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Thursday 30 May 2013
Gili Trawangan, Indonesia

Advanced diving with bumpheads

The Advanced course consisits of five dives: A Navigation dive; a Deep dive (to 30m); and 3 more from a choice of 15 specialties. I chose Underwater Photography - which I am sure will surprise no-one! - Fish ID and a Night Dive. I also chose Peak Performance Buoyancy as an extra specialty dive because I thought it would be a useful thing to learn. My first photography dive proved me right...

Daniel, a lovely Spanish Instructor from Valencia, trained as a photographer before he became a diver so was a great person to learn from. We looked at some of his photos to discuss light source, direction and composition to understand what makes a good underwater photo. We also watched a freedive video to see how much colours are affected by the depth of the water - the diver's mask started off bright orange and faded to green as the red rays were lost. It means using a flash is important to help regain some of these lost colours.

Mai, Chris and I had a camera each on the dive at Shallow Halik. It was amazing how quickly we all forgot our diving techniques the minute we held a camera! The current was strong so I developed a style of drive-by shooting as the current took me past, because it was too difficult and used too much energy (and therefore air) trying to stay in one place for too long. Understandably, out of the 90 photos I took, only a handful were any good. Afterwards, Daniel helped us enhance our best shot with Photoshop to bring up the colours and levels. I was very pleased with my turtle photo, but it made me realise how much further I need to go to improve my buoyancy control and composition underwater if I want to take a decent picture!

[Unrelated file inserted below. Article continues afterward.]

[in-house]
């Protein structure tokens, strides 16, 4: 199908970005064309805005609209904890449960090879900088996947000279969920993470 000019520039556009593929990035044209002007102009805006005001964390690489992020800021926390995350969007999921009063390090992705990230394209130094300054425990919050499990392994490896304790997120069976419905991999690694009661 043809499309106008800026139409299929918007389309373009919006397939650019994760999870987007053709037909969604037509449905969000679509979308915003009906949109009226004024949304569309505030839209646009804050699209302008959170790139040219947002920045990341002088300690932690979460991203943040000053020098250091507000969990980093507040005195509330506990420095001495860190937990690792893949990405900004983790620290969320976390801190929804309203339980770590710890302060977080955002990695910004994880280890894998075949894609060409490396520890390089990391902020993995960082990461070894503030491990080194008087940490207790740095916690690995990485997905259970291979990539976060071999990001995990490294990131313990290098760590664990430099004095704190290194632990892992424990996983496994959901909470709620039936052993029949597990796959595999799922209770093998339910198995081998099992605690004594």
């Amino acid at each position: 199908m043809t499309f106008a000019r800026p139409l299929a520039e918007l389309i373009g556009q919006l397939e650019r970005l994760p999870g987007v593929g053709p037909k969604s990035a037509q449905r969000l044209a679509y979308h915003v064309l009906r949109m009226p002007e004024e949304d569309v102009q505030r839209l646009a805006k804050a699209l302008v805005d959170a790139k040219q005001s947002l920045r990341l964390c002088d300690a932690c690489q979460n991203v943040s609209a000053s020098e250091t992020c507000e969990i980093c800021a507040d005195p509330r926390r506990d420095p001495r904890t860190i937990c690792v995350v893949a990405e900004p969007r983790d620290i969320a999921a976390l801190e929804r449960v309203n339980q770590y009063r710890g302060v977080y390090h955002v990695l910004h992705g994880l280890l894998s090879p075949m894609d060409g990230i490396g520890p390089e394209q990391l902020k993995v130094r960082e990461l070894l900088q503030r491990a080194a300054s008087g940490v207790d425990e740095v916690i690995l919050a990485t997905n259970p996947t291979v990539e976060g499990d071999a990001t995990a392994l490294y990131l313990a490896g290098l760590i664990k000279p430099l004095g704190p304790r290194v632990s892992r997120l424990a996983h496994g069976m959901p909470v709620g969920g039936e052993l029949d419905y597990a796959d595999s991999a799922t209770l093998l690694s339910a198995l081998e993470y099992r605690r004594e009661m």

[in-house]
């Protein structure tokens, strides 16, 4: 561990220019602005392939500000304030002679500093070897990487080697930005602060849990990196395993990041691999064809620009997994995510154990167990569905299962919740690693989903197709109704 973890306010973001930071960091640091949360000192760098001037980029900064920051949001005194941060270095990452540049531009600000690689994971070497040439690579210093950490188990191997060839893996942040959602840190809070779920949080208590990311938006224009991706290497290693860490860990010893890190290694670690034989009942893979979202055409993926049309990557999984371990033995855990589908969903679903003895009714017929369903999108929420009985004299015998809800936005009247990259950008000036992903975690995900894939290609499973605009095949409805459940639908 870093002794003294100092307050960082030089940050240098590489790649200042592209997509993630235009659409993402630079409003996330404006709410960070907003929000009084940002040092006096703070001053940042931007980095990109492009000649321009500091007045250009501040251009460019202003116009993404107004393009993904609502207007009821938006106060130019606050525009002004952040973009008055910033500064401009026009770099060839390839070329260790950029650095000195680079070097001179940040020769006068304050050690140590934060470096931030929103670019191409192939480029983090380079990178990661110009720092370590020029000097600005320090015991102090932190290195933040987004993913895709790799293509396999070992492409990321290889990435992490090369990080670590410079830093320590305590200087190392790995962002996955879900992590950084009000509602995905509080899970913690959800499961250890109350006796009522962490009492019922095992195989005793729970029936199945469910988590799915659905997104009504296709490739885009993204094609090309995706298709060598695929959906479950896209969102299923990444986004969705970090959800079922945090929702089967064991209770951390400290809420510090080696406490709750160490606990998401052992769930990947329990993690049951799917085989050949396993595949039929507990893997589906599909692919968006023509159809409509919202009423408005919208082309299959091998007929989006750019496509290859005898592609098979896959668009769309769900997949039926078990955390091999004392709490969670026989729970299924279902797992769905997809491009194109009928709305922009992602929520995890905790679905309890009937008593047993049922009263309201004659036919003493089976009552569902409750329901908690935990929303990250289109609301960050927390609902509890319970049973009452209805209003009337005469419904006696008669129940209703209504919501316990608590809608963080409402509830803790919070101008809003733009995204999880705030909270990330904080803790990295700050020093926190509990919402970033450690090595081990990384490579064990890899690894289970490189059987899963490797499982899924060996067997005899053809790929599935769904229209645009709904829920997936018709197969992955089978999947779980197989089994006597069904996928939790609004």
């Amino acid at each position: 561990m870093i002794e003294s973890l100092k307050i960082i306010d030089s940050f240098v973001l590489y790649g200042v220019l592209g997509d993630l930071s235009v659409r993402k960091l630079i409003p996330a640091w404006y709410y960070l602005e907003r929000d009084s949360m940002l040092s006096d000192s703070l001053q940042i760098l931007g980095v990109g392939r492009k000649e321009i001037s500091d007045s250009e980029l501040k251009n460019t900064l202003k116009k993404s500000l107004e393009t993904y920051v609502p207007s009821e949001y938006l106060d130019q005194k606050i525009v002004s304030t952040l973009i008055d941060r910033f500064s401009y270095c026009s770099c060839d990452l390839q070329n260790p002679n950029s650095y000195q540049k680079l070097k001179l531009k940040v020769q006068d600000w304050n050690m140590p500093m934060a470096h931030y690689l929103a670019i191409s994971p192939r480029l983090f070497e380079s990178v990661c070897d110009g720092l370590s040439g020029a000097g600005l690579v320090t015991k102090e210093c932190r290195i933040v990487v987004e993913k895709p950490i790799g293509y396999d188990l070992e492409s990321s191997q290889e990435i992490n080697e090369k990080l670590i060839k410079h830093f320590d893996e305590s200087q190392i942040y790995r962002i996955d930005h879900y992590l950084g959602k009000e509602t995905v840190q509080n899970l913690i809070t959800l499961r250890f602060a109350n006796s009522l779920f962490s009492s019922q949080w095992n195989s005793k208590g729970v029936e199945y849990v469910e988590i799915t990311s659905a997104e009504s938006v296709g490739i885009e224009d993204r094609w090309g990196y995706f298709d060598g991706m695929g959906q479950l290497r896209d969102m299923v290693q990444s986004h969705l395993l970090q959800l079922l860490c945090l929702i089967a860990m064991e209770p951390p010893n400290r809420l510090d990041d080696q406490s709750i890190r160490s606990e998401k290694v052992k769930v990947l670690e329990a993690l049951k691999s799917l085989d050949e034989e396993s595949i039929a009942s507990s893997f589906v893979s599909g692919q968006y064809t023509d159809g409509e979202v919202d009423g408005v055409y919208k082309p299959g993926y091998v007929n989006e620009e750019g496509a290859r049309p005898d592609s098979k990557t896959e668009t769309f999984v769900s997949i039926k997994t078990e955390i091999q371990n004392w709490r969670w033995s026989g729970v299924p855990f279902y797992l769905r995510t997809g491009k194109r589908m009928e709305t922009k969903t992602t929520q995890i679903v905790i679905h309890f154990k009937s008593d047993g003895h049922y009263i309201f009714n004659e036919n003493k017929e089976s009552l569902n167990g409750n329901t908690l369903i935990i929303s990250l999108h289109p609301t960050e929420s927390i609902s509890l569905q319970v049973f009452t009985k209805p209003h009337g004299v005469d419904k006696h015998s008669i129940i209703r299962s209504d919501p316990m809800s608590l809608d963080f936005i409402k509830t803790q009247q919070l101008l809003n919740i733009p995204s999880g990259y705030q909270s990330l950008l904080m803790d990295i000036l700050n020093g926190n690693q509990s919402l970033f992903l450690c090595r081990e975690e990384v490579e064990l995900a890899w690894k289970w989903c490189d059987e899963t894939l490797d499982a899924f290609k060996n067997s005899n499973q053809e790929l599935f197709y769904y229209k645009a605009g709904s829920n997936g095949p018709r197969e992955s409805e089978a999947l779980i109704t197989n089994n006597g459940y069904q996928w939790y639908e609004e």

The next day we started off with a Deep Dive at Deep Turbo, named after the strong currents that flow through the deep channels between the coral mountains. In order to dive to 30m, divers have to get their Advanced OW certificate or choose a Deep Dive speciality (two dives and a theory test). Going deeper means more dive sites are accessible and things like shipwrecks are usually in deeper waters. Descending can be disorientatin, because the bottom is often out of sight, so you have no visual references around you other than your fellow divers or the boat above you. In some dive sites there may be a static line from a buoy that you can follow, but not Gili waters due to the nature of the currents. Going to a deeper depth also means you breathe through your air at a much faster rate (ten-fold more for every 10m depth) and nitrogen builds up in body tissues faster. Consequently, there's a shorter time limit on deep dives and a safety decompression stop at 5m is important to allow the residual nitrogen to be released. Divers who stay down too long or come up too fast are at risk of the Bends. At the end of our dive, we would signal the boat with a surfacy buoy marker (inflatable fluorescent sausage that pops up above the water) and they would drop down an extra air tank with regulators attached for anyone low on air. We would practice breathing off this tank at the end of our dive.
Daniel led the dive again and we were joined by an Austrian family. Father and son, Harry, came with us, while Max, Cecile and their step-mum went with Nadja for the Open Water course. Harry was well over 6' tall and distinctly reminiscent of Stephen Fry. He seemed a bit awkward on land and had no control whatsoever under the water and seemed oblivious of everyone and everything at times. During the dive, we all struggled with the very strong currents, but because Harry's buoyancy was all over the place he spent the whole time going up and down, consequently he blitzed through his air in under 20 minutes and had to use the emergency tank that was dropped down for us. It was interesting to experience a deeper dive, but swimming into the strong currents was very hard work and I didn't come away thinking it was anything special.